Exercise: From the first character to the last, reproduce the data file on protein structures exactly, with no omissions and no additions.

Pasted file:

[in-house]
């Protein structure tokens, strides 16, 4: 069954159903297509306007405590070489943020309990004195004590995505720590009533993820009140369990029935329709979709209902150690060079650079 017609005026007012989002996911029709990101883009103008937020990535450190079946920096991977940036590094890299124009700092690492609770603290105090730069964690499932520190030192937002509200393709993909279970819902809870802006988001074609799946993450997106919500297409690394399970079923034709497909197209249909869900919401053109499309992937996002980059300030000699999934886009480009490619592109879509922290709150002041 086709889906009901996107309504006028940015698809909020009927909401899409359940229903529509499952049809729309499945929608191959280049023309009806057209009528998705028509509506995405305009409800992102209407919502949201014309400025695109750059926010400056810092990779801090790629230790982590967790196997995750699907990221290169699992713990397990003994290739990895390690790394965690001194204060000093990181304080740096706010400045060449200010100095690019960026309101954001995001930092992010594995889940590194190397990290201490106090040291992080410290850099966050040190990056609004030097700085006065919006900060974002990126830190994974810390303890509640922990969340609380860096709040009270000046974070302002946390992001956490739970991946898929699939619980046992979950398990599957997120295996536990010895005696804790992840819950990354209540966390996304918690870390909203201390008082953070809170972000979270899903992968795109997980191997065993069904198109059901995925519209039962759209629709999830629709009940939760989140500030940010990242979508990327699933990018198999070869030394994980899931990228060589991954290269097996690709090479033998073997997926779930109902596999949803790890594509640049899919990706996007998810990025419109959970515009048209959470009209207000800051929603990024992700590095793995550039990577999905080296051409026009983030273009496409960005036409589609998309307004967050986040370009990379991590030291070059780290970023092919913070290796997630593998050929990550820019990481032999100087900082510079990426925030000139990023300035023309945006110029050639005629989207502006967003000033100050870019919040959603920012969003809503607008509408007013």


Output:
[in-house]
């Protein structure tokens, strides 16, 4: 069954159903297509306007405590070489943020309990004195004590995505720590009533993820009140369990029935329709979709209902150690060079650079 017609005026007012989002996911029709990101883009103008937020990535450190079946920096991977940036590094890299124009700092690492609770603290105090730069964690499932520190030192937002509200393709993909279970819902809870802006988001074609799946993450997106919500297409690394399970079923034709497909197209249909869900919401053109499309992937996002980059300030000699999934886009480009490619592109879509922290709150002041 086709889906009901996107309504006028940015698809909020009927909401899409359940229903529509499952049809729309499945929608191959280049023309009806057209009528998705028509509506995405305009409800992102209407919502949201014309400025695109750059926010400056810092990779801090790629230790982590967790196997995750699907990221290169699992713990397990003994290739990895390690790394965690001194204060000093990181304080740096706010400045060449200010100095690019960026309101954001995001930092992010594995889940590194190397990290201490106090040291992080410290850099966050040190990056609004030097700085006065919006900060974002990126830190994974810390303890509640922990969340609380860096709040009270000046974070302002946390992001956490739970991946898929699939619980046992979950398990599957997120295996536990010895005696804790992840819950990354209540966390996304918690870390909203201390008082953070809170972000979270899903992968795109997980191997065993069904198109059901995925519209039962759209629709999830629709009940939760989140500030940010990242979508990327699933990018198999070869030394994980899931990228060589991954290269097996690709090479033998073997997926779930109902596999949803790890594509640049899919990706996007998810990025419109959970515009048209959470009209207000800051929603990024992700590095793995550039990577999905080296051409026009983030273009496409960005036409589609998309307004967050986040370009990379991590030291070059780290970023092919913070290796997630593998050929990550820019990481032999100087900082510079990426925030000139990023300035023309945006110029050639005629989207502006967003000033100050870019919040959603920012969003809503607008509408007013």